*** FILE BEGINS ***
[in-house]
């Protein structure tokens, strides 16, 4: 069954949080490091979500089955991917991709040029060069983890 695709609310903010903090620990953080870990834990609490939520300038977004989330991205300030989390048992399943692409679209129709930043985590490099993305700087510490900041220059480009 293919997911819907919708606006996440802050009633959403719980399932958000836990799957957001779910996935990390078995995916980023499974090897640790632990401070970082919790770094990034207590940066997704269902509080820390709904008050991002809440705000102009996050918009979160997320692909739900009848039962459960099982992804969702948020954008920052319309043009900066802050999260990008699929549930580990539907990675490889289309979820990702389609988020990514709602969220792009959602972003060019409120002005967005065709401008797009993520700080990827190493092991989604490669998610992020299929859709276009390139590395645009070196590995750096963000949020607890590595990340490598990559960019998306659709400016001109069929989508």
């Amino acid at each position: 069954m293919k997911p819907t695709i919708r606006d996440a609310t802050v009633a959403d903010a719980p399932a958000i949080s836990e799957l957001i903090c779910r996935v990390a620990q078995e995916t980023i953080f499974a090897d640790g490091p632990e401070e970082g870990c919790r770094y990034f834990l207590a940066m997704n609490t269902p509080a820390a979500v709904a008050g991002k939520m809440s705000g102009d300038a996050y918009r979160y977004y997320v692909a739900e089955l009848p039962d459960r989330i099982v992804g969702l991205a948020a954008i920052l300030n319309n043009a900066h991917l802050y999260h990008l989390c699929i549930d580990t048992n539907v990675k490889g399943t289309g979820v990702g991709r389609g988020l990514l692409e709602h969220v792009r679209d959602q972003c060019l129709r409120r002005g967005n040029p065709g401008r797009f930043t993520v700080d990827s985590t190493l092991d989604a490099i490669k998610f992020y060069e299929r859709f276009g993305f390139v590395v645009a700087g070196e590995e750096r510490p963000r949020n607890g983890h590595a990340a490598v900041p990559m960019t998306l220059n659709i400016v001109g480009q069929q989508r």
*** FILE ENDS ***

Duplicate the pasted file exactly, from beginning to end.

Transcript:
[in-house]
């Protein structure tokens, strides 16, 4: 069954949080490091979500089955991917991709040029060069983890 695709609310903010903090620990953080870990834990609490939520300038977004989330991205300030989390048992399943692409679209129709930043985590490099993305700087510490900041220059480009 293919997911819907919708606006996440802050009633959403719980399932958000836990799957957001779910996935990390078995995916980023499974090897640790632990401070970082919790770094990034207590940066997704269902509080820390709904008050991002809440705000102009996050918009979160997320692909739900009848039962459960099982992804969702948020954008920052319309043009900066802050999260990008699929549930580990539907990675490889289309979820990702389609988020990514709602969220792009959602972003060019409120002005967005065709401008797009993520700080990827190493092991989604490669998610992020299929859709276009390139590395645009070196590995750096963000949020607890590595990340490598990559960019998306659709400016001109069929989508």
């Amino acid at each position: 069954m293919k997911p819907t695709i919708r606006d996440a609310t802050v009633a959403d903010a719980p399932a958000i949080s836990e799957l957001i903090c779910r996935v990390a620990q078995e995916t980023i953080f499974a090897d640790g490091p632990e401070e970082g870990c919790r770094y990034f834990l207590a940066m997704n609490t269902p509080a820390a979500v709904a008050g991002k939520m809440s705000g102009d300038a996050y918009r979160y977004y997320v692909a739900e089955l009848p039962d459960r989330i099982v992804g969702l991205a948020a954008i920052l300030n319309n043009a900066h991917l802050y999260h990008l989390c699929i549930d580990t048992n539907v990675k490889g399943t289309g979820v990702g991709r389609g988020l990514l692409e709602h969220v792009r679209d959602q972003c060019l129709r409120r002005g967005n040029p065709g401008r797009f930043t993520v700080d990827s985590t190493l092991d989604a490099i490669k998610f992020y060069e299929r859709f276009g993305f390139v590395v645009a700087g070196e590995e750096r510490p963000r949020n607890g983890h590595a990340a490598v900041p990559m960019t998306l220059n659709i400016v001109g480009q069929q989508r």